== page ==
There is a flip side to those ways of viewing the world. What is not compassionate and loving distresses me, most of all when it comes from me. When I struggle to find good in another only to be thwarted, my sense of soul stutters a bit. While I hardly believe that all the world is good, I believe we were all born with the potential to move through the world with goodness. And though I may see both the furthest stars and smallest insect as sacred and holy, I eat some of those holy creatures and burn a fair amount of energy our nearest star played a part in forming millions of years ago, feeling guilty along the way.

In short, I’m human. I’m an agnostic human, with over thirty years of theism and theistic language that has left its mark in my heart and language. Some might say I’m still tethered by that theistic upbringing, unwilling to let go of the reassuring comfort of belief in what cannot be seen or measured. Perhaps. And perhaps this language will drop away in another five or ten years, as my time away from traditional religion increases. I hope not. Or at least I hope the sense of wonder at this universe and the love we share within it will not drop away as well.


Spontaneous Sacrament

A recent post by UU blogger Nagoonberry about water communion led my thoughts down the sacrament path.  I spent over twenty-five years as a practicing Catholic, a member of a faith ritual and sacrament for every occasion.  While I have no desire to return to that faith, I still miss the rites and rituals of the church of most of my youth and young adulthood.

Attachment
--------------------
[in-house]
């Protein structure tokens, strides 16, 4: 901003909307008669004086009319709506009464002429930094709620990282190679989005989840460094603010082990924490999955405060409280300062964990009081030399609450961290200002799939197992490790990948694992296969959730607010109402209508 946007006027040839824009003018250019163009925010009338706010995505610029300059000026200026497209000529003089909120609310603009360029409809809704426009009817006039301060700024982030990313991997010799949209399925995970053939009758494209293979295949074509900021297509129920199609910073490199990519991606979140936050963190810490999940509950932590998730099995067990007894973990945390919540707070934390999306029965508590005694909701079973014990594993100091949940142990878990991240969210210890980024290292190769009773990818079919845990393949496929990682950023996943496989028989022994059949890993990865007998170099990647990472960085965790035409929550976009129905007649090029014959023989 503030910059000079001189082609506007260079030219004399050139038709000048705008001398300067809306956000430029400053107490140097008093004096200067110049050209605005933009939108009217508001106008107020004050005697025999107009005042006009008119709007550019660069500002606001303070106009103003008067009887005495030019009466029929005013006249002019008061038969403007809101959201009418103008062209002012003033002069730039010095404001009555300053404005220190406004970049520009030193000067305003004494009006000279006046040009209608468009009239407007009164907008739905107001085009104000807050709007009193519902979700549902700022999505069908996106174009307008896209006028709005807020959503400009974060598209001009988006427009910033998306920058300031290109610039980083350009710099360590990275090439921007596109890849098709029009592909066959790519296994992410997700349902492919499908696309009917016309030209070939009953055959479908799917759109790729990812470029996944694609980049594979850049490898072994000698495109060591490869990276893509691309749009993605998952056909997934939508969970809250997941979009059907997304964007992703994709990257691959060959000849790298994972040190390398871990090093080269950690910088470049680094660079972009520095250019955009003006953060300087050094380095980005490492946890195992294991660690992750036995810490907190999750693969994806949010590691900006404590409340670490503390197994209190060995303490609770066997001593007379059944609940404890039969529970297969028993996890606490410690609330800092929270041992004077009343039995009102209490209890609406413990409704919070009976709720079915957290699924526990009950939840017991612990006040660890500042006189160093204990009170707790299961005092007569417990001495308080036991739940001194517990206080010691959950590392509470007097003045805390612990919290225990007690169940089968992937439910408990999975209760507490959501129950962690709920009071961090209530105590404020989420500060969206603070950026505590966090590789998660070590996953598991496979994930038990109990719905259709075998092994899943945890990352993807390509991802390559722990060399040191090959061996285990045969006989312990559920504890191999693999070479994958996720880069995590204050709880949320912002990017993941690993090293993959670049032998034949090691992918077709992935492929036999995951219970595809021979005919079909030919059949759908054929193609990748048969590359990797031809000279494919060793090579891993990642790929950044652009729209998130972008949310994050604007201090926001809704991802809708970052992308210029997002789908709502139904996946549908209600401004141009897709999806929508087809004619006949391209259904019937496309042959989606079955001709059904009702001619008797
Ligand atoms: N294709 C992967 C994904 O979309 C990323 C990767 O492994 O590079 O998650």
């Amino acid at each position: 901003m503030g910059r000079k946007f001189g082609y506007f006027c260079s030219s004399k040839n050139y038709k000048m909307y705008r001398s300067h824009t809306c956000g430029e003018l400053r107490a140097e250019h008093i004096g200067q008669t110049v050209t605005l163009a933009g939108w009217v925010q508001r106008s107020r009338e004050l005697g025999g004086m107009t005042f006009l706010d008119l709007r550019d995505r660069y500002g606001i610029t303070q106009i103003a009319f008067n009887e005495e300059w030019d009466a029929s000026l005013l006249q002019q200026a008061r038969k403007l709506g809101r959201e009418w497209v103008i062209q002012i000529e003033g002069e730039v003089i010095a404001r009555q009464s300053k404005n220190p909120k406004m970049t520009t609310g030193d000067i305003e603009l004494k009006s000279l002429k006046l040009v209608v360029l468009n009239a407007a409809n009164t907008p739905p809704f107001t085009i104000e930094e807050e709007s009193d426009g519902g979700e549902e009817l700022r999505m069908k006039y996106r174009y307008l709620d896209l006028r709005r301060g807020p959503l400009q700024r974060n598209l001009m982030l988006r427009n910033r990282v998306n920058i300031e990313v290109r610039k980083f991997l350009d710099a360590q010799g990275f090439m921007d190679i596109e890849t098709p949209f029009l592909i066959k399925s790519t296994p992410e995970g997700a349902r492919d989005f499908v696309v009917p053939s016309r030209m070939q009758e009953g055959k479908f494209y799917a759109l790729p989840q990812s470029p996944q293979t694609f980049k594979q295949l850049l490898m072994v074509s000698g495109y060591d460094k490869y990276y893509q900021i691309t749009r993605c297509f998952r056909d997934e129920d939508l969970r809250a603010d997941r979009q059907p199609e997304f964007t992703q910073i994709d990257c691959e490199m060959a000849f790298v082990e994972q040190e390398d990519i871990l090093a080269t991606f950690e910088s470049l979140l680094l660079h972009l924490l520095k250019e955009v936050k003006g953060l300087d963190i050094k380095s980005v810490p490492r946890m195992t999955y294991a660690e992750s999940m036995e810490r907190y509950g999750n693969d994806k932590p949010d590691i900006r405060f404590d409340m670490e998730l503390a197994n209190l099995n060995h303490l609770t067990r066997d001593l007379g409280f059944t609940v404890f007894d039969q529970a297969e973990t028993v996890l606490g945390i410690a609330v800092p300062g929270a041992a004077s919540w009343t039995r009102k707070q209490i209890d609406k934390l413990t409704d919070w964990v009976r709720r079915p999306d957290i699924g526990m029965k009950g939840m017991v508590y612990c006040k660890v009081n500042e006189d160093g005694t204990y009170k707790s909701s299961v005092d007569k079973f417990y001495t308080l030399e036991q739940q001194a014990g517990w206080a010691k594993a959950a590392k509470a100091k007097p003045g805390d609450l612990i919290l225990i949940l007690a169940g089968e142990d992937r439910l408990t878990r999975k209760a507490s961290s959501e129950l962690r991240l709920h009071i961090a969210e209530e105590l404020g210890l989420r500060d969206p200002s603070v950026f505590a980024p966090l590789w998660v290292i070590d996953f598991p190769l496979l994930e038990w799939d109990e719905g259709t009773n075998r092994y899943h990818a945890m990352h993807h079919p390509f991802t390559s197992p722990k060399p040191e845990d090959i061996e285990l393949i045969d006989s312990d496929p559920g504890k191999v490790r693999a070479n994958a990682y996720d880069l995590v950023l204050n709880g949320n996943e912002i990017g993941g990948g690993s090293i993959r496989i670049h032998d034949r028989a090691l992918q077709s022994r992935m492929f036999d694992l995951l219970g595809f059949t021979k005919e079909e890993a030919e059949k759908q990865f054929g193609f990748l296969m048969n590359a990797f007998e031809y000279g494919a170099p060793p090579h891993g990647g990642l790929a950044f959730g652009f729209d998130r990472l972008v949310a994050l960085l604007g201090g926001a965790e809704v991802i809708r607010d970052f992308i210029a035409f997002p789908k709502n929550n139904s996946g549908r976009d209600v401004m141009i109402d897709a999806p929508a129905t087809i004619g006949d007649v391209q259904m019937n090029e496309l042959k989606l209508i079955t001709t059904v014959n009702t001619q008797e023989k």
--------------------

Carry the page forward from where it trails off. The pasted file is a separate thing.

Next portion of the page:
I chose Catholicism at age 12 after years of attending both a Methodist and a Catholic church for years and soon after starting Catholic school.  I can’t recall all the workings of my preadolescent mind that led me to choose that path, but Communion was a large part of the picture.

Communion differs in significance in the various Christian traditions.  For Protestants, it is a remembrance of the Last Supper, of Jesus sharing a meal with his apostles.  For Catholics, it is the partaking in the body and blood of Jesus, through a mysterious process called transubstantiation. It wasn’t that rather grisly theological difference that drew me toward Catholicism.  Instead, it was the ritual and the idea of partaking of the divine.

Catholics rock at ritual.  From baptism to the eucharist to the anointing of the sick, Catholic sacraments take the ordinary events of life and touch them with the sacred. I’ve partaken in five of the seven, four compressed into two years during junior high.  I celebrated baptism, reconciliation, and first communion at 12, with confirmation following the next year.  Marriage by the Jesuit who had administered the first three followed in my mid-twenties, leaving only holy orders and anointing of the sick, which I’ve only observed.

Beyond the seven sacraments, Catholic life is awash with ritual, from dozens of prayers and responses of the Mass to the extraordinary events that fill Holy Days.  While Holy Week, the days between Palm Sunday and Easter Sunday, was a long haul in the pew, it was a week where life was infused with the sacred.  Every sense participated: from the taste of bread and wine, to the feel of the rough cross on Good Friday; from the scent of incense wafting up the aisle, to the sound of the choir and the sight of candles aglow, reverence and ritual reigned.

I miss it.  I left it for more reasons than fit here, but I miss the ritual.  I’ve heard many an ex-Catholic bemoan the repetition and response of the Catholic Mass, but that’s the part I cherished, the part that nourished my soul.